He died in April aged 83.
And then there was the fine actress Alberta Watson who I first met on the set of In Praise Of Older Women (1969).
She died in March at 60.
I first interviewed Don Harron in 1977 as he began a five year tenure as host of CBC Radio's Morningside.
He died in September aged 90.
Sunday, December 20, 2015
I remember the first time I visited the set of Murdoch Mysteries.
It was in the summer of 2008 and what had originally been three two hour TV mysteries starring Peter Outerbridge (and shot in Winnipeg).
Then the concept went to weekly hours with a new Murdoch in the person of Yannick Bisson who I'd first interviewed when he was the 15-year old star of the CBC-TV flick Hockey Night.
By that time Outerbridge was making another series for Shaftesbury Films --ReGenesis.
Years later City dumped the series not because it wasn't doing well but because Rogers was about to gorge on NHL hockey and no longer needed MM as Canadian content.
City's loss was CBC-TV's gain and the pleasant Victorian era thriller has been thriving ever since.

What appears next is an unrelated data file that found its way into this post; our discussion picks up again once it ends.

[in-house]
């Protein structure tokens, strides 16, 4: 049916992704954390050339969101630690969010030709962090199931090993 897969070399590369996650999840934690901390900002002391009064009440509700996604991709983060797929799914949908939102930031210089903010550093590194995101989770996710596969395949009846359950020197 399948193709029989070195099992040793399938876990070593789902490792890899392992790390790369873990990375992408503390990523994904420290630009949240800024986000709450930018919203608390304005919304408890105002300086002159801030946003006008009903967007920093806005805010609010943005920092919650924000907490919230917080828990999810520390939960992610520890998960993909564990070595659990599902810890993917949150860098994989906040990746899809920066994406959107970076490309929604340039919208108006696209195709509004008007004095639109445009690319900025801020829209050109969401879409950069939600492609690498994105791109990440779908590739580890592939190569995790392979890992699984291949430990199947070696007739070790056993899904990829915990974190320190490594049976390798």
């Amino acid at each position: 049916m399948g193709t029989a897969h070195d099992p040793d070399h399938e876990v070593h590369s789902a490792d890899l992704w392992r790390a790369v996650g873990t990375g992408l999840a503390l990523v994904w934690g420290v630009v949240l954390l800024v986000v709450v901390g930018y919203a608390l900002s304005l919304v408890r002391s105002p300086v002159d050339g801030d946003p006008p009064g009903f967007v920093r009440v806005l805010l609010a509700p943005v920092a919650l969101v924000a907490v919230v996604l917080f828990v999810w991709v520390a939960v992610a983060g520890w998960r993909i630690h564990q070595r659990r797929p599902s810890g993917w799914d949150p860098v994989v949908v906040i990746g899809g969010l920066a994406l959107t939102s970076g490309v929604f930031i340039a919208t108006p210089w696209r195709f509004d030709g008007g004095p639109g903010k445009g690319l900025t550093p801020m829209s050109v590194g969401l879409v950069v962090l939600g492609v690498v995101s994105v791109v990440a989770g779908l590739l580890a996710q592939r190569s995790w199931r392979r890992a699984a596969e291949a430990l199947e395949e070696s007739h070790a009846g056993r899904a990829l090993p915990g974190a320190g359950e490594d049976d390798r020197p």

Monday night at 8 there's a n elongated two-hour edition called A Merry Murdoch Christmas.
The guest stars include Kelly Rowan from The O.C. and Ed Asner and Downton Abbey's Brendan Coyle.
Watching it was a pleasure and a reminder we sometimes take this fine Canadian show for granted.
Certainly Outerbridge played the lead with a lot more anguish --0Bisson comes across as a suave leading man rather than the Catholic trapped in a Protestant city.
The women may seem a trifle too pretty for Victorian ladies --makeup and lipstick back then was not allowed unless one wanted to be seen as a brazen hussy.
But the show has done an awful lot of hunting for original Victorian exteriors and interiors --when I was visiting I was told Hamilton often subbed as an appropriate historical location.